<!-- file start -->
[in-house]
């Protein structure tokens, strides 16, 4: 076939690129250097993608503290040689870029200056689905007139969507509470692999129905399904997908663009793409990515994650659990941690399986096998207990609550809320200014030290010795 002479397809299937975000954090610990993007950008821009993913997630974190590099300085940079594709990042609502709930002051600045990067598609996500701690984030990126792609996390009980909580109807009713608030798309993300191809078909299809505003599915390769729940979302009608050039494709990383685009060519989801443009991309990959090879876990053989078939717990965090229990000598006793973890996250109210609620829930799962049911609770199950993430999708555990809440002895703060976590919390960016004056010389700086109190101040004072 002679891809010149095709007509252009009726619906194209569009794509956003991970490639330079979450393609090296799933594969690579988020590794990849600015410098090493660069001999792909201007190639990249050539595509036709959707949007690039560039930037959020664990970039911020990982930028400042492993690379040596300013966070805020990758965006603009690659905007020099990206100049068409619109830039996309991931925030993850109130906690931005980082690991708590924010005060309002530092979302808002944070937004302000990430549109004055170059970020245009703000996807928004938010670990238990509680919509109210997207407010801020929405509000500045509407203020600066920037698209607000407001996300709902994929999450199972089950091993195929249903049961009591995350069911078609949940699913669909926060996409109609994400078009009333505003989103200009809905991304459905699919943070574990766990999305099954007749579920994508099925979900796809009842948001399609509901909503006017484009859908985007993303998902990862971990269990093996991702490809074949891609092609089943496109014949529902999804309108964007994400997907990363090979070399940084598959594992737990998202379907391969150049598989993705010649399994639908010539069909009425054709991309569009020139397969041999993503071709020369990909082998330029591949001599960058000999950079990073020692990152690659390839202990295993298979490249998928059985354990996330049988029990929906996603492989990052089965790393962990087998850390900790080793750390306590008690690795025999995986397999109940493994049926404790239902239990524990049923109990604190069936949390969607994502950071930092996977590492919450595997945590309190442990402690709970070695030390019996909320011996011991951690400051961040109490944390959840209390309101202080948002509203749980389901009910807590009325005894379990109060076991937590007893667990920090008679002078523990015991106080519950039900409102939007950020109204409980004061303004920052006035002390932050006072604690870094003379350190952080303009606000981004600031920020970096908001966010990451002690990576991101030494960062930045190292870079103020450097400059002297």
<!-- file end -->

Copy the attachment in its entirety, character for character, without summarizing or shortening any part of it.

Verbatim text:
[in-house]
């Protein structure tokens, strides 16, 4: 076939690129250097993608503290040689870029200056689905007139969507509470692999129905399904997908663009793409990515994650659990941690399986096998207990609550809320200014030290010795 002479397809299937975000954090610990993007950008821009993913997630974190590099300085940079594709990042609502709930002051600045990067598609996500701690984030990126792609996390009980909580109807009713608030798309993300191809078909299809505003599915390769729940979302009608050039494709990383685009060519989801443009991309990959090879876990053989078939717990965090229990000598006793973890996250109210609620829930799962049911609770199950993430999708555990809440002895703060976590919390960016004056010389700086109190101040004072 002679891809010149095709007509252009009726619906194209569009794509956003991970490639330079979450393609090296799933594969690579988020590794990849600015410098090493660069001999792909201007190639990249050539595509036709959707949007690039560039930037959020664990970039911020990982930028400042492993690379040596300013966070805020990758965006603009690659905007020099990206100049068409619109830039996309991931925030993850109130906690931005980082690991708590924010005060309002530092979302808002944070937004302000990430549109004055170059970020245009703000996807928004938010670990238990509680919509109210997207407010801020929405509000500045509407203020600066920037698209607000407001996300709902994929999450199972089950091993195929249903049961009591995350069911078609949940699913669909926060996409109609994400078009009333505003989103200009809905991304459905699919943070574990766990999305099954007749579920994508099925979900796809009842948001399609509901909503006017484009859908985007993303998902990862971990269990093996991702490809074949891609092609089943496109014949529902999804309108964007994400997907990363090979070399940084598959594992737990998202379907391969150049598989993705010649399994639908010539069909009425054709991309569009020139397969041999993503071709020369990909082998330029591949001599960058000999950079990073020692990152690659390839202990295993298979490249998928059985354990996330049988029990929906996603492989990052089965790393962990087998850390900790080793750390306590008690690795025999995986397999109940493994049926404790239902239990524990049923109990604190069936949390969607994502950071930092996977590492919450595997945590309190442990402690709970070695030390019996909320011996011991951690400051961040109490944390959840209390309101202080948002509203749980389901009910807590009325005894379990109060076991937590007893667990920090008679002078523990015991106080519950039900409102939007950020109204409980004061303004920052006035002390932050006072604690870094003379350190952080303009606000981004600031920020970096908001966010990451002690990576991101030494960062930045190292870079103020450097400059002297």